Lieberman becomes the second full-time female assistant coach in the NBA, behind the Spurs Becky Hammon.  What’s impressive is that Lieberman was one of the real pioneers of women working in the NBA, and she helped open the door for Hammon. Now Lieberman herself is walking through that same door.

The Kings — with Rajon Rondo, DeMarcus Cousins and Karl coaching them — have a lot of strong-willed people in the same room. It’s potentially combustible. If Lieberman can navigate that locker room and win the players over, she will be able to do it anywhere.


Mark Cuban says trading for Rajon Rondo was tough call, “came down to a coin flip”

Houston Rockets v Dallas Mavericks

The Rajon Rondo trade didn’t end well for Dallas or Rondo last season.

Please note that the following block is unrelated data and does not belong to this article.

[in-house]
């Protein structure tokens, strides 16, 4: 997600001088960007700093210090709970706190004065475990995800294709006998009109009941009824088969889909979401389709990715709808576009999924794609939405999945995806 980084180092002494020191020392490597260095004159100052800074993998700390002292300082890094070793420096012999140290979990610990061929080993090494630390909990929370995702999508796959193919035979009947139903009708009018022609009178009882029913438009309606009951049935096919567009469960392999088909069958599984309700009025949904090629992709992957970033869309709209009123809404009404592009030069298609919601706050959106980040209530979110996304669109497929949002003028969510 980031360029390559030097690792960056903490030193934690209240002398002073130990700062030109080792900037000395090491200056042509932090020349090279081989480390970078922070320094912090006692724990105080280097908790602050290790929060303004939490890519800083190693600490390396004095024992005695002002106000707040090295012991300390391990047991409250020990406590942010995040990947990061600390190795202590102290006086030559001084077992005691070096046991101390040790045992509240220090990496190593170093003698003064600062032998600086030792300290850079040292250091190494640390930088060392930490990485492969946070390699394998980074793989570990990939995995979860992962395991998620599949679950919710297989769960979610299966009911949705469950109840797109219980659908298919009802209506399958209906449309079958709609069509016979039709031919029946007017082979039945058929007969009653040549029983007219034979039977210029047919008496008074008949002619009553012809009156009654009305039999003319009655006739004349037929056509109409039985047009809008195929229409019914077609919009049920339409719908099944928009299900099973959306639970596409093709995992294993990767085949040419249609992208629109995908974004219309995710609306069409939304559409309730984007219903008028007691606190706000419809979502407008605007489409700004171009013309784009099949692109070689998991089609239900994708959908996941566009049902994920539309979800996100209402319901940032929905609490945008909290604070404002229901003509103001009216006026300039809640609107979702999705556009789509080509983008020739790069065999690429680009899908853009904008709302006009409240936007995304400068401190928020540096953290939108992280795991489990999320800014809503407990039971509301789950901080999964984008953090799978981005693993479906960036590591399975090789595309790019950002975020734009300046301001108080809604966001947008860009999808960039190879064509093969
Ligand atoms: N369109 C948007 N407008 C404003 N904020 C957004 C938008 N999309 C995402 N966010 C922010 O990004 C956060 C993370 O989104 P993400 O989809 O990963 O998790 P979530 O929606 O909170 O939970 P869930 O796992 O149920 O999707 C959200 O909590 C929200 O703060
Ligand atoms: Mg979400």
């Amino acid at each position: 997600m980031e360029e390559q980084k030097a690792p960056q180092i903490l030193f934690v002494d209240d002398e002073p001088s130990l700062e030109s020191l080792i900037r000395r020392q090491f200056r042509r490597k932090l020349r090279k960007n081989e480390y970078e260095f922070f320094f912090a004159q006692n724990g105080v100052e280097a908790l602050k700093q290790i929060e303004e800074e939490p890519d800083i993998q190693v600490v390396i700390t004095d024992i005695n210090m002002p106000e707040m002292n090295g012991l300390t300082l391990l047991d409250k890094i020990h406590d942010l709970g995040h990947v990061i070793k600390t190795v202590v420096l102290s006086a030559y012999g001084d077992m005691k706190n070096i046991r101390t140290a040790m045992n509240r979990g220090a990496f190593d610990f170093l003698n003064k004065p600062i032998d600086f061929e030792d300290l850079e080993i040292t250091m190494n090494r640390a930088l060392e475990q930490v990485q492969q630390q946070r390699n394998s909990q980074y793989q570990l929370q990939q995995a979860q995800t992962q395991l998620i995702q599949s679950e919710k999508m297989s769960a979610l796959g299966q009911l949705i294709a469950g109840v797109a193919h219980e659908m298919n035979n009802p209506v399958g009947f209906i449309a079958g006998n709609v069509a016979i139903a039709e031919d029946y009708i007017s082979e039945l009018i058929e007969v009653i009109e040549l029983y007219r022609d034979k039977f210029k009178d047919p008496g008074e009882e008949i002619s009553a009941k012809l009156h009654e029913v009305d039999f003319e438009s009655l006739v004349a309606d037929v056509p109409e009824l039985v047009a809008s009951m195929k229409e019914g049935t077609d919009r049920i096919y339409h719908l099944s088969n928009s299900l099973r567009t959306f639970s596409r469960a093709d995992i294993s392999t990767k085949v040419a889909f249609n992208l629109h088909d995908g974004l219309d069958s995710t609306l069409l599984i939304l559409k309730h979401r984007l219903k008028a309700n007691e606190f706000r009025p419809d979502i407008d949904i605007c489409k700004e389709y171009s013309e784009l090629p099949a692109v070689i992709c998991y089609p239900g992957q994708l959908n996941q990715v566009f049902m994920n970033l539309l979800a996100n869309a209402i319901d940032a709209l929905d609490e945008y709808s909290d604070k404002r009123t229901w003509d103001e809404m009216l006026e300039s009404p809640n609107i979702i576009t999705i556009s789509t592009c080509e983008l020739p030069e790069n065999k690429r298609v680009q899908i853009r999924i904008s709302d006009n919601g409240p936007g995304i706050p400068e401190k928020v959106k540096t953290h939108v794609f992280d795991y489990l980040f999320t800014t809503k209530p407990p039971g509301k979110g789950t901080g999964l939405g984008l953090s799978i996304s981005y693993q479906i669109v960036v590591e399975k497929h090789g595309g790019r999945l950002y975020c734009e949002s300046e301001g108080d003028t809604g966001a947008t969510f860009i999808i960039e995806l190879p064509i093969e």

Rondo averaged 9.3 points and 6.5 assists per game in Dallas, with a true shooting percentage of 46 percent (numbers close to what he had done recently in Boston). But Rondo never meshed well with coach Rick Carlisle and the Dallas offense, which up until his arrival had been one of the NBA’s best. It was a clash of styles. Rondo’s lack of a jump shot had teams sagging off him, he dominated the ball at times, and the result was the Mavericks’ offense lost its spacing. Bottom line, the Dallas offense was 5 points per 100 possessions worse when Rondo was on the court. He improved the Dallas defense by 1.7 points per 100 possessions, but that was not enough to make up for the offensive issues. Everything deteriorated, and midway through their playoff series with Houston, Dallas ended the Rondo experiment.